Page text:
ShapeShapeauthorShapecrossShapeShapeShapeGrouphamburgerhomeGroupmagnifyShapeShapeShapeShape

Medicinal sea lice treatments drop by 27 percent in Scotland

Rob Fletcher
Rob Fletcher
21 June 2017, at 1:07pm

Scottish salmon farmers spend 27% less on sea lice medicines last year, as investment in biological and mechanical controls begin to bear fruit, according to figures published today by the Scottish salmon farming industry.

According to the Scottish Salmon Producers’ Organisation’s (SSPO) Fish Health Management Annual Report, over the past 2 years’ industry spend on fish health management shot up from £26m to £49.4m.

Despite this, spend on medicinal treatments dropped from £18.5m in 2015-16 to £13.8m last year – largely due to an increase in the use of cleanerfish and mechanical methods to control sea lice.

And, despite the increasing expenditure required by these methods - £14 million was spent on cleanerfish programmes, up from £5.2 million in 2015; and £21 million was spent on mechanical treatments – the change of strategy also appears to be bearing fruit, with the SSPO reporting that by the end of 2016, sea lice management undertaken in line with the industry’s Code of Good Practice was the best it had been for some years.

Scott Landsburgh, chief executive of SSPO, said: “Managing sea lice on the farms has become more challenging in the past few years, with higher water temperatures and an increase in the incidences of algal blooms and jellyfish. However, the investment in cleanerfish like wrasse and lumpfish as well as the new machinery to remove lice is proving successful and looks encouraging for the future. We will always need responsible access to medicines as part of a multi-faceted strategy, but this has been a significant turn-around for the salmon farmers.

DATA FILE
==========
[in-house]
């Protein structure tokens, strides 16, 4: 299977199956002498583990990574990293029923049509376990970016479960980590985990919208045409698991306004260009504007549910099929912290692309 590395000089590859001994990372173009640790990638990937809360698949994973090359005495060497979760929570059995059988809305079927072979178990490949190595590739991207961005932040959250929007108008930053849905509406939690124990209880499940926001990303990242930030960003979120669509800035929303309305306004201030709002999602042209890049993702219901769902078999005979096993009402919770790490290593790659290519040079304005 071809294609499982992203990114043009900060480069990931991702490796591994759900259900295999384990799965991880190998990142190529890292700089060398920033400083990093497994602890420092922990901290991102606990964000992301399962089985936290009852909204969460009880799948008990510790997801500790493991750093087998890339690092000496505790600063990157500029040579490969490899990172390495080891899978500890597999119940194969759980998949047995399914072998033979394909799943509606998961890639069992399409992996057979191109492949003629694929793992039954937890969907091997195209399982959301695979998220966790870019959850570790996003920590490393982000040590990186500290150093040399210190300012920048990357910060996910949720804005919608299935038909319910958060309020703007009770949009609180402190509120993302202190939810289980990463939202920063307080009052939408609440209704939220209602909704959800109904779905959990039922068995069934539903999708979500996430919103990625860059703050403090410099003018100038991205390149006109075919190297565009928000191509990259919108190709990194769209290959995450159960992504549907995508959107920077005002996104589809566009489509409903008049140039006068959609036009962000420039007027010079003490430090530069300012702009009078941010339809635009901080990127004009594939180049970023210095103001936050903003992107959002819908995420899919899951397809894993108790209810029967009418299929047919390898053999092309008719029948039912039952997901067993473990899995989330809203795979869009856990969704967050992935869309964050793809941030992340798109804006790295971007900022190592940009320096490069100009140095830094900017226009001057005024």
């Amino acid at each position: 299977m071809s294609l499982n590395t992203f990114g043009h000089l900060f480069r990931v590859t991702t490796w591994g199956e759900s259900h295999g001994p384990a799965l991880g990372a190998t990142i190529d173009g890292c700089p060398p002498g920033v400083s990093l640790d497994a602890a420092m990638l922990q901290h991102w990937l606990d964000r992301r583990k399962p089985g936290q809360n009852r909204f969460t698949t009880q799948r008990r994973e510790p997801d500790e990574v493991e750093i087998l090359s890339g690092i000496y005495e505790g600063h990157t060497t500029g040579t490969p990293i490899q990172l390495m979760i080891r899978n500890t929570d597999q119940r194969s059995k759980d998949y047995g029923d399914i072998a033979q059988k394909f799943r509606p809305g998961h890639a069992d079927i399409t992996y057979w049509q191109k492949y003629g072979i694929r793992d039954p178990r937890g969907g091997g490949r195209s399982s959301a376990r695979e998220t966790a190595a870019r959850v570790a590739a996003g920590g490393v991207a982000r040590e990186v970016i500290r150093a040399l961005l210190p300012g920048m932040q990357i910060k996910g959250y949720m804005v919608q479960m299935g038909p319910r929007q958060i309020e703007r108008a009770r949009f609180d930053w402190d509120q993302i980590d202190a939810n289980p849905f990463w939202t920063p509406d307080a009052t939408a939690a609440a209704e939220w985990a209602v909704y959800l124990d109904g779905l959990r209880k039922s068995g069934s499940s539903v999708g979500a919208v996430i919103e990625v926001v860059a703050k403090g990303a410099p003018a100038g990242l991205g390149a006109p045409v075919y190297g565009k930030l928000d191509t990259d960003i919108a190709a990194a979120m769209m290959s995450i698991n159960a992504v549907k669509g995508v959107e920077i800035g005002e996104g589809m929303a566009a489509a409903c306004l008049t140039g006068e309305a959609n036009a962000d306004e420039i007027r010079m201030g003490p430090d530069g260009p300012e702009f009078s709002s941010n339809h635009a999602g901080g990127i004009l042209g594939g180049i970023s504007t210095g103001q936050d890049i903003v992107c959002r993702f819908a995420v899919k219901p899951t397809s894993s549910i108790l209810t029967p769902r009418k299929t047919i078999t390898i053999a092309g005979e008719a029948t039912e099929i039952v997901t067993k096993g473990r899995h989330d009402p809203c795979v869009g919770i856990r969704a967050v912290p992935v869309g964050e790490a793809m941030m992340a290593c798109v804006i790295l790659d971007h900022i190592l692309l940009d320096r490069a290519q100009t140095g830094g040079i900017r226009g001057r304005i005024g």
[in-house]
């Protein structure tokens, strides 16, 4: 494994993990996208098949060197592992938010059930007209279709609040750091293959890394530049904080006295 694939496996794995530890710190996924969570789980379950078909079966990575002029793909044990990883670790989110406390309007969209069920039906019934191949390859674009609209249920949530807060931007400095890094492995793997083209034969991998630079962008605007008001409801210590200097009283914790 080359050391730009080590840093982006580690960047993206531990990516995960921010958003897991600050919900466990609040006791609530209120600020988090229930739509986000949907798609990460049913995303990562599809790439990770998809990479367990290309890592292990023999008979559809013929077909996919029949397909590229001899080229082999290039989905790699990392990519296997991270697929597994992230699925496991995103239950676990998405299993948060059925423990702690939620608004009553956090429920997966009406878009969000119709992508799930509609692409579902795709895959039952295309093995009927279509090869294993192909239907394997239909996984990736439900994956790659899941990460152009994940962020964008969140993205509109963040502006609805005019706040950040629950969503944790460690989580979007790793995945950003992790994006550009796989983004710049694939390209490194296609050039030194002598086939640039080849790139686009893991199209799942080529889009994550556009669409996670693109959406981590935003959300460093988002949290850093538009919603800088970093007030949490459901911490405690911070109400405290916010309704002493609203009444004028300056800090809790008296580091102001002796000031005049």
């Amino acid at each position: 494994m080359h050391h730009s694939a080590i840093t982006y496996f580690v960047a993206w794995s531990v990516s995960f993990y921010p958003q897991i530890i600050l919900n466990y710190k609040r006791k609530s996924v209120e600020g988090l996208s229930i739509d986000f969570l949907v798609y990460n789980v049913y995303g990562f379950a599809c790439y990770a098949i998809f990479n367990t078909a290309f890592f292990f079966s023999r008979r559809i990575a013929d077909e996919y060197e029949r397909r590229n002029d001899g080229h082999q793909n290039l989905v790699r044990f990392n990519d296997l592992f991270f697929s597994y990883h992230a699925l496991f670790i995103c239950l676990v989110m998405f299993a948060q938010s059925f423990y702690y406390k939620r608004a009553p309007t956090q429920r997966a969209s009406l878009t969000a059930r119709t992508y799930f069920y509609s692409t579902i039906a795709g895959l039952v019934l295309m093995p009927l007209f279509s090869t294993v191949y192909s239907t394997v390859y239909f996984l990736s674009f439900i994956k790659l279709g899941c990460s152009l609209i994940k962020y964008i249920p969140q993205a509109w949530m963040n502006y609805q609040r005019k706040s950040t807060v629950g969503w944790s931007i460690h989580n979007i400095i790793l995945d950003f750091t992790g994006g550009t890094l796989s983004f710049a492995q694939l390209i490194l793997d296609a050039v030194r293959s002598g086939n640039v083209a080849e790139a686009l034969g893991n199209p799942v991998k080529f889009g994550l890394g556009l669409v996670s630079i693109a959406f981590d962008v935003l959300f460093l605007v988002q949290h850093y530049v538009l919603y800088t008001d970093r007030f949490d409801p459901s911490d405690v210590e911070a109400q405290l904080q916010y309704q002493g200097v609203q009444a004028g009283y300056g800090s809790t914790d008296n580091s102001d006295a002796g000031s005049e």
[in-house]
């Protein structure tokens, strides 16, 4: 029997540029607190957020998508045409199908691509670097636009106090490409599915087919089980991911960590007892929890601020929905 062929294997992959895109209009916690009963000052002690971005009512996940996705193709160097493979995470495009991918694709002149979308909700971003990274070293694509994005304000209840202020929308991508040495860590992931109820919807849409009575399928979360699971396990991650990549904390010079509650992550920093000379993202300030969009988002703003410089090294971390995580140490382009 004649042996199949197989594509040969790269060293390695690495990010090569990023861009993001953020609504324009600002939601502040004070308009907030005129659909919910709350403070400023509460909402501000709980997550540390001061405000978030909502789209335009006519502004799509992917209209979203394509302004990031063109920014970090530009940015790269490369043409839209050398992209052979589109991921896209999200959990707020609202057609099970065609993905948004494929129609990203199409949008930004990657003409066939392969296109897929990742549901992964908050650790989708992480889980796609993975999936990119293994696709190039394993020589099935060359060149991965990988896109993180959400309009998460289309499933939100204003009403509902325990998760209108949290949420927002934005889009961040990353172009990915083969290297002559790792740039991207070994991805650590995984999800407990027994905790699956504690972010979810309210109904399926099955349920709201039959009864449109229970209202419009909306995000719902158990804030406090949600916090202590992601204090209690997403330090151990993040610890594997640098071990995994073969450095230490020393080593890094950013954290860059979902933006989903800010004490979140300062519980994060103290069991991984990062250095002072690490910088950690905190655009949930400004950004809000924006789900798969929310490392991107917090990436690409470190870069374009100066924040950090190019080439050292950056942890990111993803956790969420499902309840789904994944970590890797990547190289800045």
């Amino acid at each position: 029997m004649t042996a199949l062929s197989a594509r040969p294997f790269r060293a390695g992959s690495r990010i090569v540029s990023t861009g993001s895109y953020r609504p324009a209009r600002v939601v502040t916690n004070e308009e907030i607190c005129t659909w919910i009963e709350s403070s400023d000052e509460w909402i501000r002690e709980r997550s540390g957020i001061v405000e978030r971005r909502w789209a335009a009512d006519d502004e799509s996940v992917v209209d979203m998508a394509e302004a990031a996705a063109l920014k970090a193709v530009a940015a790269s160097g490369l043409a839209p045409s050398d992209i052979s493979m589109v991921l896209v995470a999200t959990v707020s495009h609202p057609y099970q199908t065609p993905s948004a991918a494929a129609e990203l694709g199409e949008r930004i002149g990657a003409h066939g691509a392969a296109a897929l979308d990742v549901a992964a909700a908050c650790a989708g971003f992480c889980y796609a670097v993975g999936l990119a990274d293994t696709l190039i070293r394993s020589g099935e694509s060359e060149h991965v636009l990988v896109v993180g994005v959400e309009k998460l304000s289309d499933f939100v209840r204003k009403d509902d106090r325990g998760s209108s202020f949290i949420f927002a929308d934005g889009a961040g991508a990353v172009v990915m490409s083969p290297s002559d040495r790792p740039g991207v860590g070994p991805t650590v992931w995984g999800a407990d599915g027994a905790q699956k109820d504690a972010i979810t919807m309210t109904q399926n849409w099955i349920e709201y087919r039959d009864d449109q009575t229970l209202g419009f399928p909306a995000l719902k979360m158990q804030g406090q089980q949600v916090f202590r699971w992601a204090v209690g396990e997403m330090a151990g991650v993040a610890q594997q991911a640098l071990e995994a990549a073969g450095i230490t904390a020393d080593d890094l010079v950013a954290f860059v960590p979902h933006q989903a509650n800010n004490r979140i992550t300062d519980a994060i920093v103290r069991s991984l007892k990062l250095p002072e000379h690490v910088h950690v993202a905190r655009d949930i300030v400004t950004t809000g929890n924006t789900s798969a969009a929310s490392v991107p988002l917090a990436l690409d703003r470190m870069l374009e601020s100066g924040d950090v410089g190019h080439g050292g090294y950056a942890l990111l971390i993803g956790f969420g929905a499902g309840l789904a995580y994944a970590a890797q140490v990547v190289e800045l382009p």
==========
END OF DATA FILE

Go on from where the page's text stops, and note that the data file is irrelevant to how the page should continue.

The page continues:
All the lumpfish used in Scottish sites are farmed and the production of farmed wrasse is increasing. And, although question marks remain about the current need to supplement farmed wrasse with wild-caught ones, farmed wrasse production – which takes place at Machrihansih and Ardtoe – is increasing.

Despite these advance, Landsburgh reflects that there is still a need to maintain medicinal options.

“As we are dealing with livestock, there will always be a requirement for the use of medicinal treatments and it is important that we ensure long term responsible access to medicines which give the fish some protection. Maintaining a range of options like the in-feed SLICE treatment is a key part of the industry’s fish health management strategy,” he adds.